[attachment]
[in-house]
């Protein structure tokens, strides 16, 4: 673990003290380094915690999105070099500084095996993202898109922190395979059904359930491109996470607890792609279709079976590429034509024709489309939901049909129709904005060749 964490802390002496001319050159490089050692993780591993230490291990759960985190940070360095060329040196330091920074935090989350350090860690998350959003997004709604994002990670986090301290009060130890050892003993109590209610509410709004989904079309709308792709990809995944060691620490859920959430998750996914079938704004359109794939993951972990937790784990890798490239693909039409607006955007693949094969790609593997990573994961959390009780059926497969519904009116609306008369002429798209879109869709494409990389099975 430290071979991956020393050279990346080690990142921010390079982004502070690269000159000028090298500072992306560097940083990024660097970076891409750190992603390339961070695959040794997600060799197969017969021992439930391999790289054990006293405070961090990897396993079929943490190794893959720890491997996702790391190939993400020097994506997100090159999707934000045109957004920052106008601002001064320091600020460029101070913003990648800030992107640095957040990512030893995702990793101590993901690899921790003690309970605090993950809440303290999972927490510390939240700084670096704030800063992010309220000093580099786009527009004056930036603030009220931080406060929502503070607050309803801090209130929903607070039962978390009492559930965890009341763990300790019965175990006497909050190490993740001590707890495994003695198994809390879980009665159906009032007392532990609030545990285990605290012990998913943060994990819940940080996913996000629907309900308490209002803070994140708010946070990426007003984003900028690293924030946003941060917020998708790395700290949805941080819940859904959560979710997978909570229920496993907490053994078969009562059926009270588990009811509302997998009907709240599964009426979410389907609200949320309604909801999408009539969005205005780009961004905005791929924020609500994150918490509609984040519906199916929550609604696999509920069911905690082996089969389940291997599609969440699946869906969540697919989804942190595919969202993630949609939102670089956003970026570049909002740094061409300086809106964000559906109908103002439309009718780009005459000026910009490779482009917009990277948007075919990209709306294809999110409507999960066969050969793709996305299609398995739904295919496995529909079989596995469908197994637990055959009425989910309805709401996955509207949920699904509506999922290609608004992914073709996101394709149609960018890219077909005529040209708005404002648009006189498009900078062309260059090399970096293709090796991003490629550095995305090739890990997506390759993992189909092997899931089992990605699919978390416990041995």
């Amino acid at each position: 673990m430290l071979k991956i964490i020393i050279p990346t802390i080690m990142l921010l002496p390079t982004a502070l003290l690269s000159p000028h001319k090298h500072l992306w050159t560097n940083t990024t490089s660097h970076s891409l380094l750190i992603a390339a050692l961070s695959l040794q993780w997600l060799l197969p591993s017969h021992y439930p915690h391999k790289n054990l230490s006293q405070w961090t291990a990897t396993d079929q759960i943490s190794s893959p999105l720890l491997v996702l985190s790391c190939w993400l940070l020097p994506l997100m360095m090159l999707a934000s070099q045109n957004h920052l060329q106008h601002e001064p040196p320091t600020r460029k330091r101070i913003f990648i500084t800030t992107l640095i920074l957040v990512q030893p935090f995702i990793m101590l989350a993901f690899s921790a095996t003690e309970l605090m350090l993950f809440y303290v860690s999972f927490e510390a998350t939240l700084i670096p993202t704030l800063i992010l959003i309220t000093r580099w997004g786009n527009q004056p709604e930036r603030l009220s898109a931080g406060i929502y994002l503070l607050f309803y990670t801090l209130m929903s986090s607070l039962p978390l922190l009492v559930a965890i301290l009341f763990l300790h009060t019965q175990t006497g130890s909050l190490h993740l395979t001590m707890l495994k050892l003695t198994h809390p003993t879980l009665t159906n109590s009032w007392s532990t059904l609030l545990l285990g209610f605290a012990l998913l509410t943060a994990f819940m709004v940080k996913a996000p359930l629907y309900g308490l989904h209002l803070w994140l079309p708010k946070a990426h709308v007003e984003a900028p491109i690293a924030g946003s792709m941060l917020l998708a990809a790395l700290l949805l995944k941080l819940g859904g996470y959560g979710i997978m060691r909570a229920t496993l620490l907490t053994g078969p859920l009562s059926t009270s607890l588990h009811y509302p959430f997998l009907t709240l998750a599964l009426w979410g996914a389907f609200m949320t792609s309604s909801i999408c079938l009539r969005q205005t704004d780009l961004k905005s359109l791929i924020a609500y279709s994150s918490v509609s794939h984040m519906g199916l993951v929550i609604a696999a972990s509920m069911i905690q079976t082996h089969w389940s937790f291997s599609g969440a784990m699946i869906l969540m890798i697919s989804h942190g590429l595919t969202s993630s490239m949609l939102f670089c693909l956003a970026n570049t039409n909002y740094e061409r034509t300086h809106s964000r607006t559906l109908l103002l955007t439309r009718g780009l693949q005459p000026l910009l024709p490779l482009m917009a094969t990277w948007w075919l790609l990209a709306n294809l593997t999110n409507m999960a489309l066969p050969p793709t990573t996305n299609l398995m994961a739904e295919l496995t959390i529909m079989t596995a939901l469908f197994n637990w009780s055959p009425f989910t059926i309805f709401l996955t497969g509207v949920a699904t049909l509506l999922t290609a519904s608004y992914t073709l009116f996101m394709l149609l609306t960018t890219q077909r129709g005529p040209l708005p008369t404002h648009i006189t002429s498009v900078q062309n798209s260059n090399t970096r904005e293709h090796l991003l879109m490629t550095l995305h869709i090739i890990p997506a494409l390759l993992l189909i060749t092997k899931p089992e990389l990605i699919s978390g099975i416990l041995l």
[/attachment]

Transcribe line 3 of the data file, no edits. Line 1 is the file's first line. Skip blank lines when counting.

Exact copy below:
């Amino acid at each position: 673990m430290l071979k991956i964490i020393i050279p990346t802390i080690m990142l921010l002496p390079t982004a502070l003290l690269s000159p000028h001319k090298h500072l992306w050159t560097n940083t990024t490089s660097h970076s891409l380094l750190i992603a390339a050692l961070s695959l040794q993780w997600l060799l197969p591993s017969h021992y439930p915690h391999k790289n054990l230490s006293q405070w961090t291990a990897t396993d079929q759960i943490s190794s893959p999105l720890l491997v996702l985190s790391c190939w993400l940070l020097p994506l997100m360095m090159l999707a934000s070099q045109n957004h920052l060329q106008h601002e001064p040196p320091t600020r460029k330091r101070i913003f990648i500084t800030t992107l640095i920074l957040v990512q030893p935090f995702i990793m101590l989350a993901f690899s921790a095996t003690e309970l605090m350090l993950f809440y303290v860690s999972f927490e510390a998350t939240l700084i670096p993202t704030l800063i992010l959003i309220t000093r580099w997004g786009n527009q004056p709604e930036r603030l009220s898109a931080g406060i929502y994002l503070l607050f309803y990670t801090l209130m929903s986090s607070l039962p978390l922190l009492v559930a965890i301290l009341f763990l300790h009060t019965q175990t006497g130890s909050l190490h993740l395979t001590m707890l495994k050892l003695t198994h809390p003993t879980l009665t159906n109590s009032w007392s532990t059904l609030l545990l285990g209610f605290a012990l998913l509410t943060a994990f819940m709004v940080k996913a996000p359930l629907y309900g308490l989904h209002l803070w994140l079309p708010k946070a990426h709308v007003e984003a900028p491109i690293a924030g946003s792709m941060l917020l998708a990809a790395l700290l949805l995944k941080l819940g859904g996470y959560g979710i997978m060691r909570a229920t496993l620490l907490t053994g078969p859920l009562s059926t009270s607890l588990h009811y509302p959430f997998l009907t709240l998750a599964l009426w979410g996914a389907f609200m949320t792609s309604s909801i999408c079938l009539r969005q205005t704004d780009l961004k905005s359109l791929i924020a609500y279709s994150s918490v509609s794939h984040m519906g199916l993951v929550i609604a696999a972990s509920m069911i905690q079976t082996h089969w389940s937790f291997s599609g969440a784990m699946i869906l969540m890798i697919s989804h942190g590429l595919t969202s993630s490239m949609l939102f670089c693909l956003a970026n570049t039409n909002y740094e061409r034509t300086h809106s964000r607006t559906l109908l103002l955007t439309r009718g780009l693949q005459p000026l910009l024709p490779l482009m917009a094969t990277w948007w075919l790609l990209a709306n294809l593997t999110n409507m999960a489309l066969p050969p793709t990573t996305n299609l398995m994961a739904e295919l496995t959390i529909m079989t596995a939901l469908f197994n637990w009780s055959p009425f989910t059926i309805f709401l996955t497969g509207v949920a699904t049909l509506l999922t290609a519904s608004y992914t073709l009116f996101m394709l149609l609306t960018t890219q077909r129709g005529p040209l708005p008369t404002h648009i006189t002429s498009v900078q062309n798209s260059n090399t970096r904005e293709h090796l991003l879109m490629t550095l995305h869709i090739i890990p997506a494409l390759l993992l189909i060749t092997k899931p089992e990389l990605i699919s978390g099975i416990l041995l």